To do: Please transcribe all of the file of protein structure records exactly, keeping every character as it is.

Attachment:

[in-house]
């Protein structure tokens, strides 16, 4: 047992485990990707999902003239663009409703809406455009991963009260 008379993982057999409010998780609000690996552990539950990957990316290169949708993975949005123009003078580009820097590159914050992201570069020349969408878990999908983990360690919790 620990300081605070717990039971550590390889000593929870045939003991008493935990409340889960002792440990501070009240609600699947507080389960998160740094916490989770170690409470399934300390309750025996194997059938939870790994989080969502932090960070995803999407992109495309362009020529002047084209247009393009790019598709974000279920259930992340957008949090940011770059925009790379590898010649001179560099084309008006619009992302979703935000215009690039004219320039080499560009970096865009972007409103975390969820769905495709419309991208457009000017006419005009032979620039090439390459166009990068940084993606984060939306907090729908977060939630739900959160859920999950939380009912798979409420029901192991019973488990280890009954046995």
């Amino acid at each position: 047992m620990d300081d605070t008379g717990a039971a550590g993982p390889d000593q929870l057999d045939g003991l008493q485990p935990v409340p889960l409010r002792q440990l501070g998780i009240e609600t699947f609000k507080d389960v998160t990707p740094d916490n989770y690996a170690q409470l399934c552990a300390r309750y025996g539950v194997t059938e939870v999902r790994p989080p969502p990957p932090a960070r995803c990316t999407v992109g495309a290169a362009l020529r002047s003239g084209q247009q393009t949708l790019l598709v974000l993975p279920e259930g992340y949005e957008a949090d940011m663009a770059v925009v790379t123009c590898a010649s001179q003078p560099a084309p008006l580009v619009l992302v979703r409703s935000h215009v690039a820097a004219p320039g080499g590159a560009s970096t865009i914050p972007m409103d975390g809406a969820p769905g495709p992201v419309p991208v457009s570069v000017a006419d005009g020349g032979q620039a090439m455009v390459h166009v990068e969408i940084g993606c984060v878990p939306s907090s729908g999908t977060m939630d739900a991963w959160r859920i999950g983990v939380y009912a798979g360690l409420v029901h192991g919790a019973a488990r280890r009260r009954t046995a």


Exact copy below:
[in-house]
């Protein structure tokens, strides 16, 4: 047992485990990707999902003239663009409703809406455009991963009260 008379993982057999409010998780609000690996552990539950990957990316290169949708993975949005123009003078580009820097590159914050992201570069020349969408878990999908983990360690919790 620990300081605070717990039971550590390889000593929870045939003991008493935990409340889960002792440990501070009240609600699947507080389960998160740094916490989770170690409470399934300390309750025996194997059938939870790994989080969502932090960070995803999407992109495309362009020529002047084209247009393009790019598709974000279920259930992340957008949090940011770059925009790379590898010649001179560099084309008006619009992302979703935000215009690039004219320039080499560009970096865009972007409103975390969820769905495709419309991208457009000017006419005009032979620039090439390459166009990068940084993606984060939306907090729908977060939630739900959160859920999950939380009912798979409420029901192991019973488990280890009954046995």
């Amino acid at each position: 047992m620990d300081d605070t008379g717990a039971a550590g993982p390889d000593q929870l057999d045939g003991l008493q485990p935990v409340p889960l409010r002792q440990l501070g998780i009240e609600t699947f609000k507080d389960v998160t990707p740094d916490n989770y690996a170690q409470l399934c552990a300390r309750y025996g539950v194997t059938e939870v999902r790994p989080p969502p990957p932090a960070r995803c990316t999407v992109g495309a290169a362009l020529r002047s003239g084209q247009q393009t949708l790019l598709v974000l993975p279920e259930g992340y949005e957008a949090d940011m663009a770059v925009v790379t123009c590898a010649s001179q003078p560099a084309p008006l580009v619009l992302v979703r409703s935000h215009v690039a820097a004219p320039g080499g590159a560009s970096t865009i914050p972007m409103d975390g809406a969820p769905g495709p992201v419309p991208v457009s570069v000017a006419d005009g020349g032979q620039a090439m455009v390459h166009v990068e969408i940084g993606c984060v878990p939306s907090s729908g999908t977060m939630d739900a991963w959160r859920i999950g983990v939380y009912a798979g360690l409420v029901h192991g919790a019973a488990r280890r009260r009954t046995a």